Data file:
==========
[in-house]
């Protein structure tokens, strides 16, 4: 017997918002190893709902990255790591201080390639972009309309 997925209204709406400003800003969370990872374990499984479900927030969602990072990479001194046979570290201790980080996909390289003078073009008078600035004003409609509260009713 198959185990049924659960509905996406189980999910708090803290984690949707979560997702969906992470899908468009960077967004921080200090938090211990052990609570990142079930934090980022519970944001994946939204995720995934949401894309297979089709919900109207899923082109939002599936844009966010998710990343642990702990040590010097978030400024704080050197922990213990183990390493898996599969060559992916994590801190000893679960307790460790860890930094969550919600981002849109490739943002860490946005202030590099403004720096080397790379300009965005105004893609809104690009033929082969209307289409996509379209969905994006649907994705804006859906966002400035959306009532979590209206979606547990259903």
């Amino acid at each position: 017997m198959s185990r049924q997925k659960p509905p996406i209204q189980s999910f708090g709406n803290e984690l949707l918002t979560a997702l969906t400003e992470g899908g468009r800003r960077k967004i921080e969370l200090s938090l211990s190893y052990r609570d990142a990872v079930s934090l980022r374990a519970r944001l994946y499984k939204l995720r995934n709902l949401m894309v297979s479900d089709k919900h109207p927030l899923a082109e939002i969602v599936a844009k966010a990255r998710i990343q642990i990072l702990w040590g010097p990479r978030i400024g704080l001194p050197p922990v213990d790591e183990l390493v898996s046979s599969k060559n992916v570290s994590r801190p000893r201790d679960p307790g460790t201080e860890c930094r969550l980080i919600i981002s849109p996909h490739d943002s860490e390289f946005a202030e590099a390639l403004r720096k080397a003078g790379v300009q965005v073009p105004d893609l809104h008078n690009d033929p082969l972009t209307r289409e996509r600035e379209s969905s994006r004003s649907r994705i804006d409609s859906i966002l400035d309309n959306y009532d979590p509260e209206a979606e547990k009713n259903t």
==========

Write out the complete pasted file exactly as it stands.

[in-house]
């Protein structure tokens, strides 16, 4: 017997918002190893709902990255790591201080390639972009309309 997925209204709406400003800003969370990872374990499984479900927030969602990072990479001194046979570290201790980080996909390289003078073009008078600035004003409609509260009713 198959185990049924659960509905996406189980999910708090803290984690949707979560997702969906992470899908468009960077967004921080200090938090211990052990609570990142079930934090980022519970944001994946939204995720995934949401894309297979089709919900109207899923082109939002599936844009966010998710990343642990702990040590010097978030400024704080050197922990213990183990390493898996599969060559992916994590801190000893679960307790460790860890930094969550919600981002849109490739943002860490946005202030590099403004720096080397790379300009965005105004893609809104690009033929082969209307289409996509379209969905994006649907994705804006859906966002400035959306009532979590209206979606547990259903």
């Amino acid at each position: 017997m198959s185990r049924q997925k659960p509905p996406i209204q189980s999910f708090g709406n803290e984690l949707l918002t979560a997702l969906t400003e992470g899908g468009r800003r960077k967004i921080e969370l200090s938090l211990s190893y052990r609570d990142a990872v079930s934090l980022r374990a519970r944001l994946y499984k939204l995720r995934n709902l949401m894309v297979s479900d089709k919900h109207p927030l899923a082109e939002i969602v599936a844009k966010a990255r998710i990343q642990i990072l702990w040590g010097p990479r978030i400024g704080l001194p050197p922990v213990d790591e183990l390493v898996s046979s599969k060559n992916v570290s994590r801190p000893r201790d679960p307790g460790t201080e860890c930094r969550l980080i919600i981002s849109p996909h490739d943002s860490e390289f946005a202030e590099a390639l403004r720096k080397a003078g790379v300009q965005v073009p105004d893609l809104h008078n690009d033929p082969l972009t209307r289409e996509r600035e379209s969905s994006r004003s649907r994705i804006d409609s859906i966002l400035d309309n959306y009532d979590p509260e209206a979606e547990k009713n259903t």